Fit as a footballer
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AS some of the world’s finest legs dash round South African football pitches this June, many people could be left looking at their own pins with a glum face. But take heart: You don’t need an army of personal trainers and nutritionists to get a footballer’s body.
According to Maximuscle sports nutritionist Simon Jurkiw, who has worked with numerous highprofile football clubs and players, says a simple training programme and sensible diet can help anyone be as fit as a footballer.
The modern football training session focuses on increasing fitness, muscle strength, co-ordination and injury prevention, but the trappings of daily life mean that, for ordinary folk, all that becomes rather impractical.
In pursuit of the coveted footballer’s bod, though, one thing is imperative: Stop-start sprinting.
Not only is it less time-consuming than tedious, long runs, but it improves your metabolism - and it’s a principal building block in a footballer’s physique.
“Men will run, at high-level competition, between about 10 and 12km every game and they’ll sprint about 15 metres about every 30 seconds,” Jurkiw explains.
“Women will be doing something very similar to that.”
To get a footballer’s body, you need to replicate that, so just jogging for hours on end won’t cut the mustard. For sculpted steel buns and thighs, you need to be aiming for about 6-8km of repeated sprints - about the same as a recreational player gets through in 90 minutes.
You’ll also burn more off with sprint training than with your typical gym workout.
While an hour on a cross-trainer burns roughly 600 calories, according to Jurkiw, your average 75-kilo footballer burns about 1,300-1,400 calories in one game.
Try sprinting for 20-30 seconds, then walking, with a work-torest ratio of 1:2, and repeat five times. Be sure to start and finish with a warm-up and cool-down and build up as your condition improves.
Strength, or ‘resistance’, training is crucial in strengthening and toning muscles. Few women dream of having giant shoulders or bulging biceps, but sculpting your new footballer’s body needn’t mean lifting heavy things with the meat-heads in the weight room. A simple programme of home exercises can help to get some shape in your legs and wobbly bits.
Each person’s body is different, so if in doubt as to the best plan for you, ask advice - or try some of the following: • Light squats (your body weight
should be on your heels as you squat down, and your knees in line with your toes); • Abdominal crunches (keeping your feet and lower back flat on the floor as you raise your upper back); • Planks (hold your body on your forearms in a press-up position, keep your back flat, and hold your abs in tight for 30-60 seconds); • Lunges (holding dumbbells at your sides, step forward and dip towards the ground, ensuring your your front knee is not in front of your toes); • Bridges (lie on your side, support your weight on the lower elbow and lift your hip off the floor, holding for 30-60 seconds). Again, make sure you stretch before and after.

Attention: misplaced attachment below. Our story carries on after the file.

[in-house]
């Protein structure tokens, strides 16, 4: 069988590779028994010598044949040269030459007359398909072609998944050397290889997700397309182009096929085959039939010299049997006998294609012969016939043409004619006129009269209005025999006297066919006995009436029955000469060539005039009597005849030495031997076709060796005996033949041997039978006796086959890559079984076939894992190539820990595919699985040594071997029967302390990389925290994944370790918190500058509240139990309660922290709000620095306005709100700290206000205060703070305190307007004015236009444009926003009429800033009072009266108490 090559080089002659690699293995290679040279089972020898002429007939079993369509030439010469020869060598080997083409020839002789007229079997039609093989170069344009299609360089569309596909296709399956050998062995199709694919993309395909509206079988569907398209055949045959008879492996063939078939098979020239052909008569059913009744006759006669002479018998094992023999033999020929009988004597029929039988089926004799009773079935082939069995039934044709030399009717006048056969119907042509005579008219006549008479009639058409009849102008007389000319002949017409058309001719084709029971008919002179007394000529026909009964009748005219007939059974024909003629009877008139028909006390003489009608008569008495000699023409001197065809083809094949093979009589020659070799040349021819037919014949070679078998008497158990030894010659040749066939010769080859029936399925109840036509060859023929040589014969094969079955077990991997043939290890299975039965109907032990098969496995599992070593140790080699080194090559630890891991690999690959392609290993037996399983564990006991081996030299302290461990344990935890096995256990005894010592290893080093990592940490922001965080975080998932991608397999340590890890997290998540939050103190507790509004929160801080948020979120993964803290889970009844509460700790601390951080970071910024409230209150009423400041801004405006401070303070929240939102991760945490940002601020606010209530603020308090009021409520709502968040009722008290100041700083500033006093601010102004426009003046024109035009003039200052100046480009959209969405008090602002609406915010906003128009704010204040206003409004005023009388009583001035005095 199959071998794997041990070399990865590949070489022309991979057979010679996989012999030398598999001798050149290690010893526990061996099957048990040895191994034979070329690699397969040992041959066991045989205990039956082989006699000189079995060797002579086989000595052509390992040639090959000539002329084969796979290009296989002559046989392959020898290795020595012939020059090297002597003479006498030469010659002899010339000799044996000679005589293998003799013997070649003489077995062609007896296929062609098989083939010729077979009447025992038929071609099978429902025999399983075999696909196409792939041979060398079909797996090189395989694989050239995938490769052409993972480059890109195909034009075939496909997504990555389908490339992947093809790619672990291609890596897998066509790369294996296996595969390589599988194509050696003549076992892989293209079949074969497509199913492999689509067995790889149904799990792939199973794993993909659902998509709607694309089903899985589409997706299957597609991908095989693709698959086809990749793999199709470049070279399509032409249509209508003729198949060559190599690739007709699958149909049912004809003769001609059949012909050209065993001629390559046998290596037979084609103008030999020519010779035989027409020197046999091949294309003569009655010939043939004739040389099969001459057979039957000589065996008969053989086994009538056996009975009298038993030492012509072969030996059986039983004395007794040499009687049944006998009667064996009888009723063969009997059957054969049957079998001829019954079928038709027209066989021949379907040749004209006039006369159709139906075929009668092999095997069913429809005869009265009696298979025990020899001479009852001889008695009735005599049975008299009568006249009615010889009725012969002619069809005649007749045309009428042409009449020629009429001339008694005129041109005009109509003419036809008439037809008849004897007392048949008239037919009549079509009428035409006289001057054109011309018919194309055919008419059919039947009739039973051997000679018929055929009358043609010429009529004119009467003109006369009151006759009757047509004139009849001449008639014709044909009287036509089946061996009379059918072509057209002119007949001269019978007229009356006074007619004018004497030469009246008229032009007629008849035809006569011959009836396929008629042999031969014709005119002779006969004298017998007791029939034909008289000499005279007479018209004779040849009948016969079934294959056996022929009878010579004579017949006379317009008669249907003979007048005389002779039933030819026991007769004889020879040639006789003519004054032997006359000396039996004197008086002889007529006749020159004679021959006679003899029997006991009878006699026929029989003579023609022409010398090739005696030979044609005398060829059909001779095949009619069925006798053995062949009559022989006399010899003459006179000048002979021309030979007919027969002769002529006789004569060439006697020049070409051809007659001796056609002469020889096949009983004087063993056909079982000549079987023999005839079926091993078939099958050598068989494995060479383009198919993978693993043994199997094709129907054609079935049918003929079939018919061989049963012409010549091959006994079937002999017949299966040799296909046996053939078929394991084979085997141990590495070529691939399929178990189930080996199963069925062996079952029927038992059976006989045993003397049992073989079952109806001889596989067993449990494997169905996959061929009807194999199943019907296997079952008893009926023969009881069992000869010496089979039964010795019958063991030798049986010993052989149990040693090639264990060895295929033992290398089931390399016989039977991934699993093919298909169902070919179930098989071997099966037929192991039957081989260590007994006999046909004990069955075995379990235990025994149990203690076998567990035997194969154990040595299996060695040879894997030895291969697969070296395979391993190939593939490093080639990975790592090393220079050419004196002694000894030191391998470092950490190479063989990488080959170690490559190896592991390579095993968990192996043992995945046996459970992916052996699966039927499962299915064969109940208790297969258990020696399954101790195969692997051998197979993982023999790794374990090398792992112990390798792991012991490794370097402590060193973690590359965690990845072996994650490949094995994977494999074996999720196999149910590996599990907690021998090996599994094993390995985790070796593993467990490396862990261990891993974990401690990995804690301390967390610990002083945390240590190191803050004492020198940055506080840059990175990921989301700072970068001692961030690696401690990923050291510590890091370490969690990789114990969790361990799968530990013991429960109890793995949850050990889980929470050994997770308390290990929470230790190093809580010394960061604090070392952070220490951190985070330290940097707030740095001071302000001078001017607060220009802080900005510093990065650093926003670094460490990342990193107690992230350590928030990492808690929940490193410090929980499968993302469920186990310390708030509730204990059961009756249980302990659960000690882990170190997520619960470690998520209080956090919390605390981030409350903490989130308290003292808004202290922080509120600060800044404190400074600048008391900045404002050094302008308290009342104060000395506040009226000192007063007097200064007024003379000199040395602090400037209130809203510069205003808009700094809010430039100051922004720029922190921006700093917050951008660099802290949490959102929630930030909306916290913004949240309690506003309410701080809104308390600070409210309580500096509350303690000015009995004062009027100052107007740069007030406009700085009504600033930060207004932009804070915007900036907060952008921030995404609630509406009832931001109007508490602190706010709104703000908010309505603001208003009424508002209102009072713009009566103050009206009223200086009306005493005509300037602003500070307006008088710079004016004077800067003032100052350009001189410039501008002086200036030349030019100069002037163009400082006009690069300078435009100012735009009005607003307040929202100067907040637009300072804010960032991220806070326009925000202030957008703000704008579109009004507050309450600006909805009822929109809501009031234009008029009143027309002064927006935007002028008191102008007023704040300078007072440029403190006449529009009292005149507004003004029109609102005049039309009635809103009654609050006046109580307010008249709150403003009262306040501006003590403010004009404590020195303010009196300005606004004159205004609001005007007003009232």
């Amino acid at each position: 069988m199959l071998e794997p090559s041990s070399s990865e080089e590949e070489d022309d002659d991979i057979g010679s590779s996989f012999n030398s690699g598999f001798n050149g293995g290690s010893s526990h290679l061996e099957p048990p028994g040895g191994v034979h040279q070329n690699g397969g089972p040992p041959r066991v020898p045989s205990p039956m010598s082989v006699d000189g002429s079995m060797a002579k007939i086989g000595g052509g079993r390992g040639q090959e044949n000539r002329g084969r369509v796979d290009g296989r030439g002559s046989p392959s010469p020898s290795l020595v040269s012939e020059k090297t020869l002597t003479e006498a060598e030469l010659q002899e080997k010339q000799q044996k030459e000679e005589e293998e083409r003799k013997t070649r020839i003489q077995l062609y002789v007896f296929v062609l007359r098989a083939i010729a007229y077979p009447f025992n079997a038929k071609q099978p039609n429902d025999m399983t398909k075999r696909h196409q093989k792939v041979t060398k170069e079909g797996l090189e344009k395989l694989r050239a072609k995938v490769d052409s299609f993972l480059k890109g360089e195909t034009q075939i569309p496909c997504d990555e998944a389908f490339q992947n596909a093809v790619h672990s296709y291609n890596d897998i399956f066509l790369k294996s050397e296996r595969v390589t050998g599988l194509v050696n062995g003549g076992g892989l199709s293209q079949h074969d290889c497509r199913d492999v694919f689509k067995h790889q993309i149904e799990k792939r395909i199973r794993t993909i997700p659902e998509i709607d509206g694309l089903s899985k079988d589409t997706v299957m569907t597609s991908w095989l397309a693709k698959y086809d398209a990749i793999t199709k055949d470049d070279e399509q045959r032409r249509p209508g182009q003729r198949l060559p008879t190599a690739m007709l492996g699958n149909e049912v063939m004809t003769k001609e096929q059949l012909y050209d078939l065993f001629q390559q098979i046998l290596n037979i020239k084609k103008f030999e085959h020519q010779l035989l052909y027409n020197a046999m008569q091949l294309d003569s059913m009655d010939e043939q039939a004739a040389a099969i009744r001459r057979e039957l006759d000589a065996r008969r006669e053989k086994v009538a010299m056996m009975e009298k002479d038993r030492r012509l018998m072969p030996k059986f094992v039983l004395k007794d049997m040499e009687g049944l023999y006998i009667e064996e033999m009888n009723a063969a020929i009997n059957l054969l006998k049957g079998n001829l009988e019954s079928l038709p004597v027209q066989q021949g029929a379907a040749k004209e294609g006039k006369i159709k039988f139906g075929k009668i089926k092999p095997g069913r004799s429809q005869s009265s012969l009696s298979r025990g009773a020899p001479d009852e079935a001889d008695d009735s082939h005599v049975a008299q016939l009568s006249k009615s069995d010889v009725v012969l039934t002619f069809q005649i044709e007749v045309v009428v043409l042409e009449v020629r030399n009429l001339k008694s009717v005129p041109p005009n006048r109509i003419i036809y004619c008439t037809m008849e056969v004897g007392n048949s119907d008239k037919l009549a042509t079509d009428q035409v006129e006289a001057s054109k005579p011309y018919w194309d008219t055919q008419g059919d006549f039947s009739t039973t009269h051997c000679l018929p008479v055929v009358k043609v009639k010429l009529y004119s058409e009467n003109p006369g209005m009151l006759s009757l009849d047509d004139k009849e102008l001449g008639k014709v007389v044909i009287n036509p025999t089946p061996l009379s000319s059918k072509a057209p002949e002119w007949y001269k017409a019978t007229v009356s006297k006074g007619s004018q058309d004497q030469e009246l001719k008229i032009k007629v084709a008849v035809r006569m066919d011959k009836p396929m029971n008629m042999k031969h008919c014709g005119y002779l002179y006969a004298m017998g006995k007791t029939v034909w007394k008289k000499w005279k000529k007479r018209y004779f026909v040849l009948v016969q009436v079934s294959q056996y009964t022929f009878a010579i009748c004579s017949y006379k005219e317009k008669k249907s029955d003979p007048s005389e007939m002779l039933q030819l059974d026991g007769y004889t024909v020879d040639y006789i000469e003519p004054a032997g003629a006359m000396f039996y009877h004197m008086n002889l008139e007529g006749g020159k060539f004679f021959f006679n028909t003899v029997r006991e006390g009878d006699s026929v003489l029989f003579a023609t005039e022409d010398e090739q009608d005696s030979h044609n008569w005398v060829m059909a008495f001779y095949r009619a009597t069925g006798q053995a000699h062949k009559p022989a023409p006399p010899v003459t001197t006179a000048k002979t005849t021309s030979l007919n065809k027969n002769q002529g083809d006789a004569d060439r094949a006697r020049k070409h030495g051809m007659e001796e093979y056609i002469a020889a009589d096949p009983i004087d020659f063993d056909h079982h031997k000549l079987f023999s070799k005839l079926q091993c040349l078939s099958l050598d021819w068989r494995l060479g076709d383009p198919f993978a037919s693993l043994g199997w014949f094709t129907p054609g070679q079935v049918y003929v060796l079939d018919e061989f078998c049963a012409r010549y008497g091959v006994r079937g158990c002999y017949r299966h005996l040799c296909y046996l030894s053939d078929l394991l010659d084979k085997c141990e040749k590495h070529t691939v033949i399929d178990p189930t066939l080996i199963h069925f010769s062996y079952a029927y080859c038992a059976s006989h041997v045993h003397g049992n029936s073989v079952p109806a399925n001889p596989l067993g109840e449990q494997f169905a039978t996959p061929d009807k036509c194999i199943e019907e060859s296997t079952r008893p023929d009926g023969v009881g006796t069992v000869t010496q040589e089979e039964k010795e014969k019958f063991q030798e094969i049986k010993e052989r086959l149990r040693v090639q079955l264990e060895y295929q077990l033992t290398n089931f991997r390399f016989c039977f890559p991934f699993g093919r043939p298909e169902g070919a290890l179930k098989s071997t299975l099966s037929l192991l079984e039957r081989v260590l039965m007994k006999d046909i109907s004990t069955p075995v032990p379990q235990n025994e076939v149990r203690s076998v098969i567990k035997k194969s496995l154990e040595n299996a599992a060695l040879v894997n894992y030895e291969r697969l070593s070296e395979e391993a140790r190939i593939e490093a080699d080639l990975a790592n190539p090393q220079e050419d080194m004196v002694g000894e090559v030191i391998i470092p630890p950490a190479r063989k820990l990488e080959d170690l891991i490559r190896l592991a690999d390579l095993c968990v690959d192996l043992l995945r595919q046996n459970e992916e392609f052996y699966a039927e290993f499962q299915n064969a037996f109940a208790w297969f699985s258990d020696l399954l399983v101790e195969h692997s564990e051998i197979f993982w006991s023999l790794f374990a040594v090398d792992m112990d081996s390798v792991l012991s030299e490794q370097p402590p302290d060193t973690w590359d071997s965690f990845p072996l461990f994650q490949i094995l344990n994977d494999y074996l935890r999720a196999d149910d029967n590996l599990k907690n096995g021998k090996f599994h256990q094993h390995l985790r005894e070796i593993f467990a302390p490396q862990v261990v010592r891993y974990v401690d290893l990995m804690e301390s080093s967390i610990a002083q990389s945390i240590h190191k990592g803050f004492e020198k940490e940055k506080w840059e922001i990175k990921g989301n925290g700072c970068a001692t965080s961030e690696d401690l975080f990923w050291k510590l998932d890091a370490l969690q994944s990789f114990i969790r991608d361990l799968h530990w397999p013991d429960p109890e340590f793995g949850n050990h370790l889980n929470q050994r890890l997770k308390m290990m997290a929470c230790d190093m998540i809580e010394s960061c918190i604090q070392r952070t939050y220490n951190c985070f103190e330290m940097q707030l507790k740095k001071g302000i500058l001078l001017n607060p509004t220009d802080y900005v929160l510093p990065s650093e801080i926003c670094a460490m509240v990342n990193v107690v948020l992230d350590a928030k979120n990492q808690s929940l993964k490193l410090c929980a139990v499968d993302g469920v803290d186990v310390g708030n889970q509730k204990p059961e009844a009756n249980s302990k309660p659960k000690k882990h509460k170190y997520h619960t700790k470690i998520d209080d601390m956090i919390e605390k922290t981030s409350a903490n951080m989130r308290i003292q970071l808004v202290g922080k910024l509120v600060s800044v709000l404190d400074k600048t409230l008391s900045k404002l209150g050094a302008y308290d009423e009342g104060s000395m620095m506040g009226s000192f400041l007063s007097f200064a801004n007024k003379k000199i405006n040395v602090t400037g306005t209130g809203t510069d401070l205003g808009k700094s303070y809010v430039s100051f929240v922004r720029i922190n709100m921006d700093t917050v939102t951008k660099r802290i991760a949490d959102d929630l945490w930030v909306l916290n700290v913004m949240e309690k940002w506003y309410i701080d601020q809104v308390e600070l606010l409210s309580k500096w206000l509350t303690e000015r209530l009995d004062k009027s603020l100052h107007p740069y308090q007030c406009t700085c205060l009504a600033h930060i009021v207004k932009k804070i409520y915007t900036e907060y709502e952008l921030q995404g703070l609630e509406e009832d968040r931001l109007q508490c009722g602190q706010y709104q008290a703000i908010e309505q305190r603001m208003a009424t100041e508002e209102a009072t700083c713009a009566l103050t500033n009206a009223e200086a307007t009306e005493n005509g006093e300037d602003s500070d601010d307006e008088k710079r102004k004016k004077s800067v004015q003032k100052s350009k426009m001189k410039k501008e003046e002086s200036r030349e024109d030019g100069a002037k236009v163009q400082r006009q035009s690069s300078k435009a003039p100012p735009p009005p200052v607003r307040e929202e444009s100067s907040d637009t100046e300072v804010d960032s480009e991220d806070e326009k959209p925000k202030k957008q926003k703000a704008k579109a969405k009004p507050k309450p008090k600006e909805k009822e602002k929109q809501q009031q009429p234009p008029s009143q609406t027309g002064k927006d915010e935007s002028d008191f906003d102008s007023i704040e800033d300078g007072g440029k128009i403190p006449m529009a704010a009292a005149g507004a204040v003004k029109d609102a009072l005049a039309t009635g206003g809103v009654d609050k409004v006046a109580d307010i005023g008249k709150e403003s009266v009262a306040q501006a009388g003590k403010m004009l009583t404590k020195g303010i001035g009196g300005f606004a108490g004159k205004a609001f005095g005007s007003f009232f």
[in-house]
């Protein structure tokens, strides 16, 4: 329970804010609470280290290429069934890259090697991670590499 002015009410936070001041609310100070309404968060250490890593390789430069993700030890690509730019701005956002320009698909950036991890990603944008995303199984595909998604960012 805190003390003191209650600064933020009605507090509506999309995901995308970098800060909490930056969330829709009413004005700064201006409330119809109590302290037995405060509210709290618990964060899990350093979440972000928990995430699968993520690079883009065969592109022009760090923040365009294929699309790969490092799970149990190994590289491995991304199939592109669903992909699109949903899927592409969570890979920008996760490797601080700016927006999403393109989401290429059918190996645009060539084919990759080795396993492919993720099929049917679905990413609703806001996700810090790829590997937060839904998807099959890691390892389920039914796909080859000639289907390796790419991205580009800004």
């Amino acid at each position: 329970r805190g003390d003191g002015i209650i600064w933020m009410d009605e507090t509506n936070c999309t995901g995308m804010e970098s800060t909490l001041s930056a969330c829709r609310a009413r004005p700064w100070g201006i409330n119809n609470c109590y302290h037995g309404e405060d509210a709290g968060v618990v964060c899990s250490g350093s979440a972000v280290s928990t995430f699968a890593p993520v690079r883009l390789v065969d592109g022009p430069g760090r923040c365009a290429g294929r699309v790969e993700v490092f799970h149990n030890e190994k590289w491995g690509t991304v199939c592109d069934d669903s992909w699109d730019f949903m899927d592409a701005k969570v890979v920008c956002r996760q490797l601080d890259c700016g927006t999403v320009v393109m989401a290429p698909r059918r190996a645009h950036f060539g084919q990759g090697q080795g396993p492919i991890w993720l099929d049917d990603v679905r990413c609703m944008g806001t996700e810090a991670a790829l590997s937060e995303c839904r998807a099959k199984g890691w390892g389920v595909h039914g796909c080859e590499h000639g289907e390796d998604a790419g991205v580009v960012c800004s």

Short sprints and resistance training are both forms of anaerobic exercise - your muscles burn energy without the need for oxygen, producing lactic acid (and aching as a result). Be sure, therefore, to mix that with aerobic - or ‘cardiovascular’ exercise. That means anything that will get you puffing - use a gym machine, like a stepper bike or treadmill, if you prefer.
If anaerobic fitness is like a powerful sports car that can accelerate hard and hit high speeds, aerobic fitness is like a car with a little engine - less powerful but able to drive for longer on the same amount of fuel.
It’s the balance between aerobic fitness (for 90 minutes of continuous movement) and anaerobic fitness (for bursts of speed) that marks a footballer’s body out as different to that of a body builder, or a distance runner.
All that activity requires fuel - lots of fuel. Many ladies are wary of gobbling carbs, but they’re your body’s preferred source of energy.
Both women and men’s daily requirements are relative to body weight: a professional would typically take on around 6-8g of carbohydrate for every kilo of body weight, while part-time folk are fine on around 4g per kilo.
Therefore, on an full exercise day, you might try porridge with fruit for breakfast and something like a rice or pasta dish for lunch.
Around 100g of rice or pasta gives you approximately 60g of carbs, which Jurkiw says you should mix with something like chicken, salad or veg.
Dinner, he adds, depends more on the individual.
Many health-or weight-conscious people are reluctant to eat late in the day, but your body will need refuelling after exercise .
Jurkiw explains: “If you think of your muscle as like a fuel tank, you’re trying to fill it to the top. The quicker you have it (fuel), the easier it is, because of different receptors, for your muscle to fill the tank up straight away.”